16 August 2009

The boat: BER 9005

As far as I can tell, this boat, BER 9005, is one of the newest 505s in the world. There may be one or two that have more recent sail numbers. Doug Hagan was rigging up USA 9004 across the parking lot from me today.

It's built by Rondar, out of glass & carbon & foam & gosh knows what else they put in them these days. I didn't think I was buying a carbon boat, but apparently they all have that in them these days.

It has the key feature of being brand-new and watertight. Remember that new-car smell? It's like that. When I open up the inspection ports to the buoyancy tanks, dust comes out... That's how watertight it is. Let's hope it stays that way for a long time.

It's a launcher boat -- pretty much all new ones are.

Generally, I've got very simple systems for the 505. I wanted to start with where my last boat left off, and not add a system unless I knew what I was going to do with it.
  • Single aluminum pole & aluminum boom. Lots of guys have carbon booms & poles, which are now allowed under the class rules, some are trying double poles. I figured, I'd never sailed with double poles, why start now, and why pay the extra expense for carbon when I will never be able to really fix it right in Bermuda & the boat is wicked underweight anyway.
  • Standard endless spinnaker sheets. A few teams are using lazy guys & sheets, so there isn't a twing, but instead a separately adjustable guy attached near the shrouds. I do have guy adjusters, a purchase on the guy turning block at the back of the boat, allowing me to pull the guy off the forestay even under load, without having to retie the jibing knots in the spinnaker.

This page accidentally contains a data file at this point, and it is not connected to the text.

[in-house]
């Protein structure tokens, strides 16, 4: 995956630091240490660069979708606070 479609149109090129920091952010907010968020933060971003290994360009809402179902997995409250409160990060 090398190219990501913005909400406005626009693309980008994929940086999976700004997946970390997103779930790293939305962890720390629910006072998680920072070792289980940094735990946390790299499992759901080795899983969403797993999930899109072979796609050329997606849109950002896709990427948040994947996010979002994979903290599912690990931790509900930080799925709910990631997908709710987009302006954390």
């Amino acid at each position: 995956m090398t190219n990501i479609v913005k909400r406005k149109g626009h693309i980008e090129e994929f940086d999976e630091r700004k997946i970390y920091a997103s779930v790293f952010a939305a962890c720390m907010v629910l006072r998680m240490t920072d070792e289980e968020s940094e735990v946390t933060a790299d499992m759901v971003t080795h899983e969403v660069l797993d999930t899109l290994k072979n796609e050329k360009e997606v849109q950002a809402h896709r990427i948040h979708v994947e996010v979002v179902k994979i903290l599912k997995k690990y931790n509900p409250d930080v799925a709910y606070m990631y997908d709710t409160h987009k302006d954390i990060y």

• Superspar M2 mast.
  • Ram-up is rigged to pull the bottom of the mast forward when the spinnaker halyard is pulled tight; this helps prevent mast inversion under heavy pressure from the kite (since the spin halyard exit is about 80-100cm above the hounds). This of course is also the system that the spinnaker halyard is getting jammed in. if it keeps acting up, I am going to knock it in the head. I can pull ram-up on myself, thank you very much.
  • High aspect ratio Waterat blades, carbon tiller. The blades are wicked narrow compared to what I used to have. I think they are less forgiving about stalling & pinching the boat, and need speed to work well. But when they do, they really work. Hopefully I will get my driving technique in gear for them.
  • North 3DL main & Jib. I used to have Norths on my old boat, and am comfortable with the sailmaker, etc. Although many teams are using Glaser sails.
  • Fixed jib track with manual adjustments -- no continuous adjustments or in-out sideways adjustments. That's just something else for me to get wrong right now.
  • Most things are rigged with very small carbo blocks, and thin dyneema or vectran or similar line.
  • 20 kilos of corrector weights... maybe I could afford to beef up some of that rigging...
  • Mo
I think that's it. Very simple compared with what some of these guys are running. Hopefully much more info about that kind of stuff later one.

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